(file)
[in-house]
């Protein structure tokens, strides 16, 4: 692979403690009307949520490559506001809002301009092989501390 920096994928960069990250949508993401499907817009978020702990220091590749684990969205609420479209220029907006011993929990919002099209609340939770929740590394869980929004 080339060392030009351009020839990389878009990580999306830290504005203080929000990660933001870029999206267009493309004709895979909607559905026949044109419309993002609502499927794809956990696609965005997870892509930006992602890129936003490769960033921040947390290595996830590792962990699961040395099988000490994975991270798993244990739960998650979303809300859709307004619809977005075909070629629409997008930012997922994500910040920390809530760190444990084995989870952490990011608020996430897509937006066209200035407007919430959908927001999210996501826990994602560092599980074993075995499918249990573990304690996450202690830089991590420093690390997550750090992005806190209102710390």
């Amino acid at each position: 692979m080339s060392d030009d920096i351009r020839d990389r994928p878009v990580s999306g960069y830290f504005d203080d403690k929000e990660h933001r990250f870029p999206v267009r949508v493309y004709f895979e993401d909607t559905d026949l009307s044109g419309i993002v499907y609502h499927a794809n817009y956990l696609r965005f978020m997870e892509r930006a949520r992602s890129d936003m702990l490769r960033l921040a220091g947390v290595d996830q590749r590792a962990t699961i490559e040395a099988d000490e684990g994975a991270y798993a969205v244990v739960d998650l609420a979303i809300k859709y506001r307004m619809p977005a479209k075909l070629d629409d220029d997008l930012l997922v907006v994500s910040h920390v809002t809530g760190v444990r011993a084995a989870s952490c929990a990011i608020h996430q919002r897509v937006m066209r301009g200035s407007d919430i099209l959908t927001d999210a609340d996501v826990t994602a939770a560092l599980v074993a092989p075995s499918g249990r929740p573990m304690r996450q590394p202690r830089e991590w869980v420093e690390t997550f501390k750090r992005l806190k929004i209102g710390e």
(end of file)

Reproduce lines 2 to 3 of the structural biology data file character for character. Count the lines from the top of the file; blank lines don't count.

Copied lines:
């Protein structure tokens, strides 16, 4: 692979403690009307949520490559506001809002301009092989501390 920096994928960069990250949508993401499907817009978020702990220091590749684990969205609420479209220029907006011993929990919002099209609340939770929740590394869980929004 080339060392030009351009020839990389878009990580999306830290504005203080929000990660933001870029999206267009493309004709895979909607559905026949044109419309993002609502499927794809956990696609965005997870892509930006992602890129936003490769960033921040947390290595996830590792962990699961040395099988000490994975991270798993244990739960998650979303809300859709307004619809977005075909070629629409997008930012997922994500910040920390809530760190444990084995989870952490990011608020996430897509937006066209200035407007919430959908927001999210996501826990994602560092599980074993075995499918249990573990304690996450202690830089991590420093690390997550750090992005806190209102710390």
């Amino acid at each position: 692979m080339s060392d030009d920096i351009r020839d990389r994928p878009v990580s999306g960069y830290f504005d203080d403690k929000e990660h933001r990250f870029p999206v267009r949508v493309y004709f895979e993401d909607t559905d026949l009307s044109g419309i993002v499907y609502h499927a794809n817009y956990l696609r965005f978020m997870e892509r930006a949520r992602s890129d936003m702990l490769r960033l921040a220091g947390v290595d996830q590749r590792a962990t699961i490559e040395a099988d000490e684990g994975a991270y798993a969205v244990v739960d998650l609420a979303i809300k859709y506001r307004m619809p977005a479209k075909l070629d629409d220029d997008l930012l997922v907006v994500s910040h920390v809002t809530g760190v444990r011993a084995a989870s952490c929990a990011i608020h996430q919002r897509v937006m066209r301009g200035s407007d919430i099209l959908t927001d999210a609340d996501v826990t994602a939770a560092l599980v074993a092989p075995s499918g249990r929740p573990m304690r996450q590394p202690r830089e991590w869980v420093e690390t997550f501390k750090r992005l806190k929004i209102g710390e």